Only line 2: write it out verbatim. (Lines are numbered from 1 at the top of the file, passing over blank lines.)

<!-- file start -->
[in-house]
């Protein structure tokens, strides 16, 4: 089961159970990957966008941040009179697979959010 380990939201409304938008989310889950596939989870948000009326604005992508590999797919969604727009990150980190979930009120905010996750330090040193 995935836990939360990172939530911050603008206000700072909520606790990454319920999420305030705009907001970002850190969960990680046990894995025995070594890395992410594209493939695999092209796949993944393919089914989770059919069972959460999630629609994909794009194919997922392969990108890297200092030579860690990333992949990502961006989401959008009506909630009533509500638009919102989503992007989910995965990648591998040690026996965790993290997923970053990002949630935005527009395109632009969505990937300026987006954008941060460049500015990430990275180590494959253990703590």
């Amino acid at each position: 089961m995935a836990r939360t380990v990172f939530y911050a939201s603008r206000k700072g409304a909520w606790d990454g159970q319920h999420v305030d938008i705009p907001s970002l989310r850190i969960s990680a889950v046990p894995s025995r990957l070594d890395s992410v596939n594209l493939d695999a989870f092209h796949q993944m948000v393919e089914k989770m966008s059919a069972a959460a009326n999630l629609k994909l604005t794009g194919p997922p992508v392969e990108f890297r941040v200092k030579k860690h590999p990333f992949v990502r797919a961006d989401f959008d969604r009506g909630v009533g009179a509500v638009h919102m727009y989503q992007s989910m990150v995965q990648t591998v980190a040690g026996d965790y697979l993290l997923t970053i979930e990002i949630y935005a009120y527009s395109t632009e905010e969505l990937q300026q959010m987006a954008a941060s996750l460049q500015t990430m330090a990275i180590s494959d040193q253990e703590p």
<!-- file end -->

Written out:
């Protein structure tokens, strides 16, 4: 089961159970990957966008941040009179697979959010 380990939201409304938008989310889950596939989870948000009326604005992508590999797919969604727009990150980190979930009120905010996750330090040193 995935836990939360990172939530911050603008206000700072909520606790990454319920999420305030705009907001970002850190969960990680046990894995025995070594890395992410594209493939695999092209796949993944393919089914989770059919069972959460999630629609994909794009194919997922392969990108890297200092030579860690990333992949990502961006989401959008009506909630009533509500638009919102989503992007989910995965990648591998040690026996965790993290997923970053990002949630935005527009395109632009969505990937300026987006954008941060460049500015990430990275180590494959253990703590």